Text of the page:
China abandons one-child policy after 35 years

  • By Suki Wong

 

China is to abandon it’s one-child policy after 35 years

Strict family planning rules are to be relaxed, but not entirely removed, instead allowing couples to have two children, although no time frame has been set for the replacement policy’s implementation

The announcement was made at the close of a Communist party meeting focused on financial reforms and maintaining economic growth.

China will “fully implement a policy of allowing each couple to have two children as an active response to an ageing population”, a statement published by the Xinhua News Agency on Thursday said. There were no immediate details on the new policy or a time frame for its implementation.

For months there has been speculation that Beijing was preparing to abandon the divisive family planning rule, which was introduced by Communist party leaders in 1980 because of fears of a population boom.

The government credits it with preventing 400m births, but the human cost has been immense, with forced sterilisations and abortions, infanticide, and a dramatic gender imbalance that means millions of men will never find female partners.
In 2012, a 23-year-old woman from Shaanxi province in north-west China was abducted by family planning officials and forced to have an abortion seven months into the pregnancy for illegally breaching the one child policy.

Opponents say the policy has also created a demographic time bomb with China’s 1.4 billion-strong population ageing rapidly, thus the country’s labour pool shrinking. The UN estimates that by 2050 China will have about 440 million people over 60. The working-age population, those between 15 and 59, fell by 3.71 million last year, a trend that is expected to continue.

News that the one-child policy is to be relaxed into a two child policy comes three months after one Chinese newspaper predicted the policy would be phased out by the end of this year. At the time those reports were denied by the Chinese government.

In recent years, there has been a gradual relaxation of China’s family planning laws, which in a move held as one of the world’s most pro-diversity rulings, already permitted minority ethnic families and rural couples whose firstborn was a girl to have more than one child.

Since 2013, couples in many parts of the country have been allowed to have two children if one parent was an only child.

Steve Tsang, professor of contemporary Chinese studies at the University of Nottingham, said ending the policy was unlikely to convince reluctant urban couples to have more children, and would do little to immediately solve the gender imbalance which has resulted from decades of selective abortions by parents who preferred sons to daughters.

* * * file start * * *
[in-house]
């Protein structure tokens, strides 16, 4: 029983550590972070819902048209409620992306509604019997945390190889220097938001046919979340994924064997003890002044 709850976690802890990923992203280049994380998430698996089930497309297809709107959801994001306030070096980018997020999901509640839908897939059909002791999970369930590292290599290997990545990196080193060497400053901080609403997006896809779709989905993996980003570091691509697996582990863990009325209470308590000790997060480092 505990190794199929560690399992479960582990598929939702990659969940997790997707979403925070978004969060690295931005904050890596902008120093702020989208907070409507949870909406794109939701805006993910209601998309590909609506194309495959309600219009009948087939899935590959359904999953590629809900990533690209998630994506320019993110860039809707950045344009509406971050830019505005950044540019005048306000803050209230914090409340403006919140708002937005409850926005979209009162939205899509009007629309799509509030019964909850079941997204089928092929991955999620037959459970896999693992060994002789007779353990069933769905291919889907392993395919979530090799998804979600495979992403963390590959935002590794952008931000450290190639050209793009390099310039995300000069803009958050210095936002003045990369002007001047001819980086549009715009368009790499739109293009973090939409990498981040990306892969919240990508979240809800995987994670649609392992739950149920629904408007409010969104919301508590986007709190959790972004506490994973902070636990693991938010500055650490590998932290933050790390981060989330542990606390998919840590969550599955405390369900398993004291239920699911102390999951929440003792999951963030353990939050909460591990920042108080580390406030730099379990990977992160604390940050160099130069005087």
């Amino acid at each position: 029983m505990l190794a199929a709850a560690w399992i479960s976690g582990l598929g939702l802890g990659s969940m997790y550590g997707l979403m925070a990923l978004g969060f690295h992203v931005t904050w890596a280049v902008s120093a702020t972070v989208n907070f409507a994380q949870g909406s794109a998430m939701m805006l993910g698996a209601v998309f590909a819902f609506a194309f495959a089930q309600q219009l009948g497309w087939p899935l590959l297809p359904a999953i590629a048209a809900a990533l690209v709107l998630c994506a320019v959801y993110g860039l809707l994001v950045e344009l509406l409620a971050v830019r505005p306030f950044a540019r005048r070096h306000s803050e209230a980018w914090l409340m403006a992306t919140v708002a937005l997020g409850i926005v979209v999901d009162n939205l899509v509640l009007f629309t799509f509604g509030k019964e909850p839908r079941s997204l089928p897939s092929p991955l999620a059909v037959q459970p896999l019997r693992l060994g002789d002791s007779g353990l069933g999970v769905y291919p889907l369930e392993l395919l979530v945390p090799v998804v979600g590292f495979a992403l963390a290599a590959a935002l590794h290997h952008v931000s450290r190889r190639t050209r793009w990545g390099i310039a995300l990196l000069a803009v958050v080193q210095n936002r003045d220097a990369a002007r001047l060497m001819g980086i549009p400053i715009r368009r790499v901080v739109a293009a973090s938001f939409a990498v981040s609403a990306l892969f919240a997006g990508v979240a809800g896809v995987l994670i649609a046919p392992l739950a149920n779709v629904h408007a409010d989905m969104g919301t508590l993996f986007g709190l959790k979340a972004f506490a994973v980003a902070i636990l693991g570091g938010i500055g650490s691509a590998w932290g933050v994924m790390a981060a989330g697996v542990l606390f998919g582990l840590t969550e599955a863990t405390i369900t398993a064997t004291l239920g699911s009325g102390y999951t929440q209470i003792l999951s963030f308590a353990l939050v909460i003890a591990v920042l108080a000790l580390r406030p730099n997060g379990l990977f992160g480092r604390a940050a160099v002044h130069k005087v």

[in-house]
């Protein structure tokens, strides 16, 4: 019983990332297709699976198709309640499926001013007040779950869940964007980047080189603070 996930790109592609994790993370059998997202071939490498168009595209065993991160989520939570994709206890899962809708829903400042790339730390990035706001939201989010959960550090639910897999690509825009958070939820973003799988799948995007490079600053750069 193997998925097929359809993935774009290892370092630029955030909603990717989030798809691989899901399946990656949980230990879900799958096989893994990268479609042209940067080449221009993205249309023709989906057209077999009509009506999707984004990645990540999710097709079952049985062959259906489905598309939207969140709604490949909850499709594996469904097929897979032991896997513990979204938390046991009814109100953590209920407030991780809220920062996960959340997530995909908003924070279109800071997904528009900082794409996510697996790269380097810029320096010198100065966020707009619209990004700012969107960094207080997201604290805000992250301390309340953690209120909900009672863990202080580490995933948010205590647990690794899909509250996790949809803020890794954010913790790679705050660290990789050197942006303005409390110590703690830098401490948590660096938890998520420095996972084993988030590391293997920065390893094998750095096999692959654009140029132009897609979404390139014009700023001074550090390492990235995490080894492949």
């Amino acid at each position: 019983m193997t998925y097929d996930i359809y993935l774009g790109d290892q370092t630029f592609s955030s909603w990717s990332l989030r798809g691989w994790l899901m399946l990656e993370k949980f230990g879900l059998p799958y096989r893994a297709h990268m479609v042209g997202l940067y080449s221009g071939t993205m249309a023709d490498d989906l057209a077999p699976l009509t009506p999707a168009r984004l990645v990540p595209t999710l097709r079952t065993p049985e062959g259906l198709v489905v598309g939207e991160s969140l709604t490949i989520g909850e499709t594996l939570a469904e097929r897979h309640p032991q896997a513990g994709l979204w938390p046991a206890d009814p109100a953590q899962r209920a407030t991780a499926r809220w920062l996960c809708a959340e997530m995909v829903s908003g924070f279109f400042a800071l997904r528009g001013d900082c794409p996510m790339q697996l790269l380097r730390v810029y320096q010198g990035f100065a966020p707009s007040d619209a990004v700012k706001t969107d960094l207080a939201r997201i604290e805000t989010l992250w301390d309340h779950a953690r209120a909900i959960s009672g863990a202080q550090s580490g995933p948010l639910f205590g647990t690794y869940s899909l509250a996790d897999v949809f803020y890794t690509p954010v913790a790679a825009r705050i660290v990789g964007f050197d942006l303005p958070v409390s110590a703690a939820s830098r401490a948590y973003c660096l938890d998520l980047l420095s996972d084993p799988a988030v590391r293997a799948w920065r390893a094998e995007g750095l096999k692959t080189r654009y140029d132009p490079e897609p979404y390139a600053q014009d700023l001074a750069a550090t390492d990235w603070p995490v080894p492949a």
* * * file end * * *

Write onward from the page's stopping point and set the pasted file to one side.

“The gender imbalance is going to be a very major problem, we are talking about between 20 million and 30 million young men who are not going to be able to find a wife. That creates social problems and that creates a huge number of frustrated people,” Tsang said.

Dai Qing, a Chinese writer who has publicly called for the one-child policy to be scrapped, said Thursday’s announcement was a positive step. “It shows that the authorities have understood the changes in the total population and the demographic structure and started to address them.”  She added: “Even if people are allowed to have two children, what if they want to have three children or more? ”

Whilst the majority of Chinese families will, most likely, not change their personal views of family planning sticking to one child, it is the next generation that is likely to benefit the most from this reform. The overwhelming emotional response on the ground here in Beijing is  that of freedom and joy. Activists buzzing with energy and a sense of achievement, with couples embracing in relief. However along with a large number of citizens who are indifferent to the reforms there is a significant number saying that the reforms don’t go far enough, there are many, such as Dai Qing,  who want to see the restrictions lifted completely. Whilst others worry that the reforms have come too late, with the damaged already done, it’s rotten fruit just waiting to be picked in the form of an elderly, out of working age, unmarried male centric population. The internal social management within China over the next generation will need to be a carefully and delicately balanced art.

S.Wong@theinternational.org.uk